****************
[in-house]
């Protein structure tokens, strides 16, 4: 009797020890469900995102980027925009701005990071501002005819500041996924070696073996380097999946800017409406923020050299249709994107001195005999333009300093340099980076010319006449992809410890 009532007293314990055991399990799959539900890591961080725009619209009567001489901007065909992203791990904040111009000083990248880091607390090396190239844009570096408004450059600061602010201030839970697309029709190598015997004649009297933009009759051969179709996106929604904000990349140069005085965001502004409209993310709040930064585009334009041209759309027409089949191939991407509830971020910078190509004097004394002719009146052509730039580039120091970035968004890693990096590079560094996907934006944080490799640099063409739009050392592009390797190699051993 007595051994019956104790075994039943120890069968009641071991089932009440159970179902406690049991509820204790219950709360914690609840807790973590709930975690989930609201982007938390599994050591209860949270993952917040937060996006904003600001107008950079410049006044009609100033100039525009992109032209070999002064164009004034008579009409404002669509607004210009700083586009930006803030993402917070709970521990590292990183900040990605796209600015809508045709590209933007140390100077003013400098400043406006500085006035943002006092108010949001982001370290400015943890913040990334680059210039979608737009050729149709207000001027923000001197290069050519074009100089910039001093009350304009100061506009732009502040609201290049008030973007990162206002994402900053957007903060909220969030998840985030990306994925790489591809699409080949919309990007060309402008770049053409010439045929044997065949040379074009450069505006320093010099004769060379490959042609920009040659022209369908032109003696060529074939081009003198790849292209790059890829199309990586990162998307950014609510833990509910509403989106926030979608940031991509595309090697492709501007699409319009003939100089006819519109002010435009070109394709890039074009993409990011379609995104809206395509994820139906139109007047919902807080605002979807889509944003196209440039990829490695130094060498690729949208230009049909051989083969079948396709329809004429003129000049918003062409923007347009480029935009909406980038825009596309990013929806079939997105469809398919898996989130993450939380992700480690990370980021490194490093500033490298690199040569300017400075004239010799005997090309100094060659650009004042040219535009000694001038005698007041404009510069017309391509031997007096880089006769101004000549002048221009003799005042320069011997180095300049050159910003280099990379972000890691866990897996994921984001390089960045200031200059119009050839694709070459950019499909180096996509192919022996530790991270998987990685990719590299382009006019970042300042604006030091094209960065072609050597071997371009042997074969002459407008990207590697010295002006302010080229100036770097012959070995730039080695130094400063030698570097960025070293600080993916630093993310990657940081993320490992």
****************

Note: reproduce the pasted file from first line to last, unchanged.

[in-house]
């Protein structure tokens, strides 16, 4: 009797020890469900995102980027925009701005990071501002005819500041996924070696073996380097999946800017409406923020050299249709994107001195005999333009300093340099980076010319006449992809410890 009532007293314990055991399990799959539900890591961080725009619209009567001489901007065909992203791990904040111009000083990248880091607390090396190239844009570096408004450059600061602010201030839970697309029709190598015997004649009297933009009759051969179709996106929604904000990349140069005085965001502004409209993310709040930064585009334009041209759309027409089949191939991407509830971020910078190509004097004394002719009146052509730039580039120091970035968004890693990096590079560094996907934006944080490799640099063409739009050392592009390797190699051993 007595051994019956104790075994039943120890069968009641071991089932009440159970179902406690049991509820204790219950709360914690609840807790973590709930975690989930609201982007938390599994050591209860949270993952917040937060996006904003600001107008950079410049006044009609100033100039525009992109032209070999002064164009004034008579009409404002669509607004210009700083586009930006803030993402917070709970521990590292990183900040990605796209600015809508045709590209933007140390100077003013400098400043406006500085006035943002006092108010949001982001370290400015943890913040990334680059210039979608737009050729149709207000001027923000001197290069050519074009100089910039001093009350304009100061506009732009502040609201290049008030973007990162206002994402900053957007903060909220969030998840985030990306994925790489591809699409080949919309990007060309402008770049053409010439045929044997065949040379074009450069505006320093010099004769060379490959042609920009040659022209369908032109003696060529074939081009003198790849292209790059890829199309990586990162998307950014609510833990509910509403989106926030979608940031991509595309090697492709501007699409319009003939100089006819519109002010435009070109394709890039074009993409990011379609995104809206395509994820139906139109007047919902807080605002979807889509944003196209440039990829490695130094060498690729949208230009049909051989083969079948396709329809004429003129000049918003062409923007347009480029935009909406980038825009596309990013929806079939997105469809398919898996989130993450939380992700480690990370980021490194490093500033490298690199040569300017400075004239010799005997090309100094060659650009004042040219535009000694001038005698007041404009510069017309391509031997007096880089006769101004000549002048221009003799005042320069011997180095300049050159910003280099990379972000890691866990897996994921984001390089960045200031200059119009050839694709070459950019499909180096996509192919022996530790991270998987990685990719590299382009006019970042300042604006030091094209960065072609050597071997371009042997074969002459407008990207590697010295002006302010080229100036770097012959070995730039080695130094400063030698570097960025070293600080993916630093993310990657940081993320490992």